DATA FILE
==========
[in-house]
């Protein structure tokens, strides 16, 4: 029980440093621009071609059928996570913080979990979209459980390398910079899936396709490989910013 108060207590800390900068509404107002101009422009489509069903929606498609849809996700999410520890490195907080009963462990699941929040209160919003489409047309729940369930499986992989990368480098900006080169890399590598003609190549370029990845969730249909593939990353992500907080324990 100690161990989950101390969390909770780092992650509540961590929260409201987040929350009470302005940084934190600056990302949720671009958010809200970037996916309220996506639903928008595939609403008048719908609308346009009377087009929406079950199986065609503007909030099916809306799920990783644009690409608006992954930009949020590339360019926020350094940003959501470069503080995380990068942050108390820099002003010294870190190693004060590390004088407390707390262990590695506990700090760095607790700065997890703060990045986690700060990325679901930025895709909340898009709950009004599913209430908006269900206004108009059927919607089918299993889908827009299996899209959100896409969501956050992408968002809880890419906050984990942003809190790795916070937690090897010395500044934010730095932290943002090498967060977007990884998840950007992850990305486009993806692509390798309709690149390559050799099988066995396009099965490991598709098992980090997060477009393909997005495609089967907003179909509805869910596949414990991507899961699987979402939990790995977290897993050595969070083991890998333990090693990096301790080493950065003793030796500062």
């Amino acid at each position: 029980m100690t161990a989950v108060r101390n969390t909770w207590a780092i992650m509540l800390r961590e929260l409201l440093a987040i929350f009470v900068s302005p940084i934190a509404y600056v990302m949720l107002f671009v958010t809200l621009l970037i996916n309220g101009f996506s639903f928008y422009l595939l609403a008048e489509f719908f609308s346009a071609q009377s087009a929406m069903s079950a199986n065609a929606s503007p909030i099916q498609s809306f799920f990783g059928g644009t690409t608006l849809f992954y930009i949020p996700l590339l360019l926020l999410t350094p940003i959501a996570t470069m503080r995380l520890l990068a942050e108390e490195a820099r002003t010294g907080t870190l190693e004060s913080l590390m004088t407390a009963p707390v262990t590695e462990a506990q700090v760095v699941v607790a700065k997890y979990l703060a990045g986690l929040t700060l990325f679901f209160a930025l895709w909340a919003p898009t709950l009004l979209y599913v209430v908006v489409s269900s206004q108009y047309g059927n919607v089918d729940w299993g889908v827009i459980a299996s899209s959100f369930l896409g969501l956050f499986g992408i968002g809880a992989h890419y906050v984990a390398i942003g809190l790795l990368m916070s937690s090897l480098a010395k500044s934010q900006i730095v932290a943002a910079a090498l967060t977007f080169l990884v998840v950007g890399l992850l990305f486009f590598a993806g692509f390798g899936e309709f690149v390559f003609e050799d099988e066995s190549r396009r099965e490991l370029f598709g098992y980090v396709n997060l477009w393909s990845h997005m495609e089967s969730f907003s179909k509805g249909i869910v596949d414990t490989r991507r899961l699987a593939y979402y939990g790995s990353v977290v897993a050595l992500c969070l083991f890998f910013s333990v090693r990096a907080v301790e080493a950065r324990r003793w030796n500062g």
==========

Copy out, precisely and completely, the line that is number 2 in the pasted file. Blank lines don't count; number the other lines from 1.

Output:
């Protein structure tokens, strides 16, 4: 029980440093621009071609059928996570913080979990979209459980390398910079899936396709490989910013 108060207590800390900068509404107002101009422009489509069903929606498609849809996700999410520890490195907080009963462990699941929040209160919003489409047309729940369930499986992989990368480098900006080169890399590598003609190549370029990845969730249909593939990353992500907080324990 100690161990989950101390969390909770780092992650509540961590929260409201987040929350009470302005940084934190600056990302949720671009958010809200970037996916309220996506639903928008595939609403008048719908609308346009009377087009929406079950199986065609503007909030099916809306799920990783644009690409608006992954930009949020590339360019926020350094940003959501470069503080995380990068942050108390820099002003010294870190190693004060590390004088407390707390262990590695506990700090760095607790700065997890703060990045986690700060990325679901930025895709909340898009709950009004599913209430908006269900206004108009059927919607089918299993889908827009299996899209959100896409969501956050992408968002809880890419906050984990942003809190790795916070937690090897010395500044934010730095932290943002090498967060977007990884998840950007992850990305486009993806692509390798309709690149390559050799099988066995396009099965490991598709098992980090997060477009393909997005495609089967907003179909509805869910596949414990991507899961699987979402939990790995977290897993050595969070083991890998333990090693990096301790080493950065003793030796500062």